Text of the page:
The cloud is an overarching term for the shift from complete on-premise computing and data storage to utilizing off-site providers for computing, applications, web hosting, and data store. Although seemingly ubiquitous “the cloud” and “cloud computing” have many different definitions. Businesses can create cloud-like environments within their own companies without having to go to outside providers through a process known as virtualization. However, “the cloud” and “cloud-like” are two different beasts.
In order to better understand the different types of cloud configurations, we have outlined the three major types of cloud computing. Which scenario works best for your business depends on your organization’s specific needs and goals.
The Cloud (Public Cloud)
Back in the late 2000’s when cloud computing was an up-and-coming buzzword, many IT companies and publications referenced cloud computing as a “public cloud.” With this form of cloud computing, companies select an off-site third party provider for computing services and data storage. The reason this set-up was called a "public cloud" is because multiple clients would be hosted on the same server by the off-site cloud provider. Data, computing, and other processes were not dedicated to one specific customer, but rather the resources were shared by many different companies.
As the cloud has evolved over the years, most cloud providers refer to the “public cloud” as simply “the cloud.” Cloud providers are now able to offer dedicated virtual private clouds that segment different clients onto virtualized servers running on the cloud provider’s infrastructure. These dedicated virtual private clouds provider their clients with complete isolation and protection of their data, providing protection against outside intruders and from having customers share the same infrastructure. With a public cloud set-up, the cloud provider is responsible for monitoring, maintaining, and ensuring that a company’s data and computing resources are available 99.99% of the time, reducing staffing and other costs associated with having to manage hardware in-house.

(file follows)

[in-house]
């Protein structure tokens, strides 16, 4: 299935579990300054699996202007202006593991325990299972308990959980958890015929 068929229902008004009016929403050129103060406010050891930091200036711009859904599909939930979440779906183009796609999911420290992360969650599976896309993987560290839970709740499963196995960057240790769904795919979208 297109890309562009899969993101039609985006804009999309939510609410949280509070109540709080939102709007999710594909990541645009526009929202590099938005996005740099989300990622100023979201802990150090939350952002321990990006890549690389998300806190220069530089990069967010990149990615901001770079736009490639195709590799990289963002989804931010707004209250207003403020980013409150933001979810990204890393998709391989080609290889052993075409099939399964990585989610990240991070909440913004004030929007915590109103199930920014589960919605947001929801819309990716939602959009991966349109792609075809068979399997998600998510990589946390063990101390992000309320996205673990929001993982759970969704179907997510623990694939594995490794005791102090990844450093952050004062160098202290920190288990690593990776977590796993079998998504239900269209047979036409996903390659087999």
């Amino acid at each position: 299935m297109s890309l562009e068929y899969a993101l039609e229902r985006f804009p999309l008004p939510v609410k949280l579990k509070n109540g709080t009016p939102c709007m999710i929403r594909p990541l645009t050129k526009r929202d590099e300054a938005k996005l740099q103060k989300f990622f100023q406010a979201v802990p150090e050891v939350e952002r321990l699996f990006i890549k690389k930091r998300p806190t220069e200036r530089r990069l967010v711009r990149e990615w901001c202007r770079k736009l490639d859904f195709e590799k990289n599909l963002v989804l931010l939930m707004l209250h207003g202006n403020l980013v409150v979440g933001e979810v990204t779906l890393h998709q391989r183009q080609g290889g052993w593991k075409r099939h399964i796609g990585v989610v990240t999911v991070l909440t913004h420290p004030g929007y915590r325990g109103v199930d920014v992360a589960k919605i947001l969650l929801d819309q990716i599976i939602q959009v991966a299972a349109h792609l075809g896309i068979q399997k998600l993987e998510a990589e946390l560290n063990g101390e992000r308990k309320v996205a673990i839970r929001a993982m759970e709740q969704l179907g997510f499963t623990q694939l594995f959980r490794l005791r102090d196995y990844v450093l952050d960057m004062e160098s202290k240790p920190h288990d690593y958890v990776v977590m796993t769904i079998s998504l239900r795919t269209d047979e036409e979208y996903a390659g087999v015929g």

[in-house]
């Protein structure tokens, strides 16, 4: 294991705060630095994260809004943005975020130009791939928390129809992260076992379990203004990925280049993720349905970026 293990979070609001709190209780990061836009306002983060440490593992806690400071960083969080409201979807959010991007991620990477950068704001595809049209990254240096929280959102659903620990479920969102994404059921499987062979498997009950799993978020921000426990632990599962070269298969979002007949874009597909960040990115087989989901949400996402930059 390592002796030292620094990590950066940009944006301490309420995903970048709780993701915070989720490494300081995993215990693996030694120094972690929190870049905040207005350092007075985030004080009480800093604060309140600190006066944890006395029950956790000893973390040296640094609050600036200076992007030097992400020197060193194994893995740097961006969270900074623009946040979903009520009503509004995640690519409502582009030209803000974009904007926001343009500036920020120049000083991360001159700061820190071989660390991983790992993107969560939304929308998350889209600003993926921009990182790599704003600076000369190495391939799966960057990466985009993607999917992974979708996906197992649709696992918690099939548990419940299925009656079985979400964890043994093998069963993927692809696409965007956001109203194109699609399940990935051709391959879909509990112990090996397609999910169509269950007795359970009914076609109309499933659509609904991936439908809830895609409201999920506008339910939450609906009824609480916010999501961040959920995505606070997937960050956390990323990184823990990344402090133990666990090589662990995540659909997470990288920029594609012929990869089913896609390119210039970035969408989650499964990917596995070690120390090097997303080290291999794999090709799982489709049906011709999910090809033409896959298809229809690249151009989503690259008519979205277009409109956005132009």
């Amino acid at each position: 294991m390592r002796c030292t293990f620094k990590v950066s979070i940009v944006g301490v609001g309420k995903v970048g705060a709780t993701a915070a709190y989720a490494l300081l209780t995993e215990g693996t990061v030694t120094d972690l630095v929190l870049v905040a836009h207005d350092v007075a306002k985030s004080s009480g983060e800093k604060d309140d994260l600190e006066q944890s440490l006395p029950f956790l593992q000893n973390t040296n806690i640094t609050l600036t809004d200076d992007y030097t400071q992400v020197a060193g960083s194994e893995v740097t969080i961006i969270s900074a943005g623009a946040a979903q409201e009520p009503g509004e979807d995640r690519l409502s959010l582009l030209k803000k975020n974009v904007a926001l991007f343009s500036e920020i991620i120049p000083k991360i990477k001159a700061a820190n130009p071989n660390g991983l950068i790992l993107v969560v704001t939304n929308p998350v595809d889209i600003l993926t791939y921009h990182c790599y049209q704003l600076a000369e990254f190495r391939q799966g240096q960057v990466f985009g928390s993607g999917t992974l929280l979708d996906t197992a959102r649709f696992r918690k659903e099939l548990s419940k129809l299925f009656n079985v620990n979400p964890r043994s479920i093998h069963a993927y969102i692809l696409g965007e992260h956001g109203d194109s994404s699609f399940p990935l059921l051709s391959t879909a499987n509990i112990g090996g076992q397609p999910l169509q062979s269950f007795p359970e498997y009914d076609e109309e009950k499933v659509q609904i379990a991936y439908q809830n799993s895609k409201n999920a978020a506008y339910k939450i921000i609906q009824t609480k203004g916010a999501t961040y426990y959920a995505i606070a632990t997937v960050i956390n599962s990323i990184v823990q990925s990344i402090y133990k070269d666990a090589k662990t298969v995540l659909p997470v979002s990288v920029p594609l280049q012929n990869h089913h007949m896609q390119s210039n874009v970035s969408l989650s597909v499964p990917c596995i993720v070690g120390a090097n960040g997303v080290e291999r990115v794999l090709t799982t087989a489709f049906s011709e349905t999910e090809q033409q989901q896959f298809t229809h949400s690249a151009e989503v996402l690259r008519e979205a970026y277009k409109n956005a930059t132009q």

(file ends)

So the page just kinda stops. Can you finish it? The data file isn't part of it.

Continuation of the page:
A private cloud is essentially a cloud-like environment built inside a company by virtualizing physical servers. With a private cloud, physical servers are virtualized so that multiple virtual servers operate on one physical piece of hardware. This allows organizations to optimize their hardware and resources by eliminating the need to have racks of multiple physical servers, and instead consolidating them as virtualized servers running on one server rack. With this set-up, businesses are able to keep complete control over their data as it operates on the company’s network, while staying protected behind the organization’s firewall(s).
The downside to the private cloud is although it optimizes hardware use, it still requires in-house maintenance, and after the physical server has been maxed out through virtualization, scaling upward requires the purchase of new servers to meet demand.
Many businesses these days operate under what is known as a “hybrid cloud.” Companies use cloud computing providers such as Amazon Web Services for cost-effective, enterprise level computing power and scalable data storage solutions. At the same time, they virtualize their physical servers in-house and are able to keep highly sensitive data inside the organization on the virtualized physical servers, protected by the company’s firewall. So essentially they get the best of both world – they can leverage the cost saving options, scalability, flexibility, and power of the cloud while also maintaining complete control over sensitive data on their own physical servers. Connections between the private cloud and the cloud (public cloud) can be secured through virtual private networks (VPN) or services such as AWS Direct Connection, bridging the gap between the private and the public cloud.